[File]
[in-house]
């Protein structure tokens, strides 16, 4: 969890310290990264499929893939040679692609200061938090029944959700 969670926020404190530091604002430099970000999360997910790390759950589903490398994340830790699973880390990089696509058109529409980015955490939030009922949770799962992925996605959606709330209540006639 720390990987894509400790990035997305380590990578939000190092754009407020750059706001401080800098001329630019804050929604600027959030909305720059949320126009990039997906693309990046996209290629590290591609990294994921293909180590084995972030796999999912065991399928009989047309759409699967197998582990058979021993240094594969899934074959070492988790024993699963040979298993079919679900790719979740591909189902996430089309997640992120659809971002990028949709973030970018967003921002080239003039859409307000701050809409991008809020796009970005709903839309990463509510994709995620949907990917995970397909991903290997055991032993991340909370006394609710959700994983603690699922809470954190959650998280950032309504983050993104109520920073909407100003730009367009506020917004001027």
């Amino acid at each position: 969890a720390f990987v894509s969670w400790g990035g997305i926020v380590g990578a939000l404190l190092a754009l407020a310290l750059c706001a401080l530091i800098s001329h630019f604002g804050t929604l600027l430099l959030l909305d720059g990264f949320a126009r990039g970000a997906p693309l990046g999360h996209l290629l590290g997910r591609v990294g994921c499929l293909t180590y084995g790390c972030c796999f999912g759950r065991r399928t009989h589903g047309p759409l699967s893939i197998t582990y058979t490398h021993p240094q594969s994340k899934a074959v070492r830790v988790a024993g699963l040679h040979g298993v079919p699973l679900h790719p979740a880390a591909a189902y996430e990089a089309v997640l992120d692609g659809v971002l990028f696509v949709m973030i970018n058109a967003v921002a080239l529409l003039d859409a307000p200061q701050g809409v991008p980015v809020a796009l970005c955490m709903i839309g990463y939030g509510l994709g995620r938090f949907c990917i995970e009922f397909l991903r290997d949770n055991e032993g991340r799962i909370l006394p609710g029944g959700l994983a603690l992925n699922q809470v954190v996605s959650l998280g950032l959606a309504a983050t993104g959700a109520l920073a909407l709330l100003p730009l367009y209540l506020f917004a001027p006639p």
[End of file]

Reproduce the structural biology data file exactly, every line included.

[in-house]
């Protein structure tokens, strides 16, 4: 969890310290990264499929893939040679692609200061938090029944959700 969670926020404190530091604002430099970000999360997910790390759950589903490398994340830790699973880390990089696509058109529409980015955490939030009922949770799962992925996605959606709330209540006639 720390990987894509400790990035997305380590990578939000190092754009407020750059706001401080800098001329630019804050929604600027959030909305720059949320126009990039997906693309990046996209290629590290591609990294994921293909180590084995972030796999999912065991399928009989047309759409699967197998582990058979021993240094594969899934074959070492988790024993699963040979298993079919679900790719979740591909189902996430089309997640992120659809971002990028949709973030970018967003921002080239003039859409307000701050809409991008809020796009970005709903839309990463509510994709995620949907990917995970397909991903290997055991032993991340909370006394609710959700994983603690699922809470954190959650998280950032309504983050993104109520920073909407100003730009367009506020917004001027």
């Amino acid at each position: 969890a720390f990987v894509s969670w400790g990035g997305i926020v380590g990578a939000l404190l190092a754009l407020a310290l750059c706001a401080l530091i800098s001329h630019f604002g804050t929604l600027l430099l959030l909305d720059g990264f949320a126009r990039g970000a997906p693309l990046g999360h996209l290629l590290g997910r591609v990294g994921c499929l293909t180590y084995g790390c972030c796999f999912g759950r065991r399928t009989h589903g047309p759409l699967s893939i197998t582990y058979t490398h021993p240094q594969s994340k899934a074959v070492r830790v988790a024993g699963l040679h040979g298993v079919p699973l679900h790719p979740a880390a591909a189902y996430e990089a089309v997640l992120d692609g659809v971002l990028f696509v949709m973030i970018n058109a967003v921002a080239l529409l003039d859409a307000p200061q701050g809409v991008p980015v809020a796009l970005c955490m709903i839309g990463y939030g509510l994709g995620r938090f949907c990917i995970e009922f397909l991903r290997d949770n055991e032993g991340r799962i909370l006394p609710g029944g959700l994983a603690l992925n699922q809470v954190v996605s959650l998280g950032l959606a309504a983050t993104g959700a109520l920073a909407l709330l100003p730009l367009y209540l506020f917004a001027p006639p």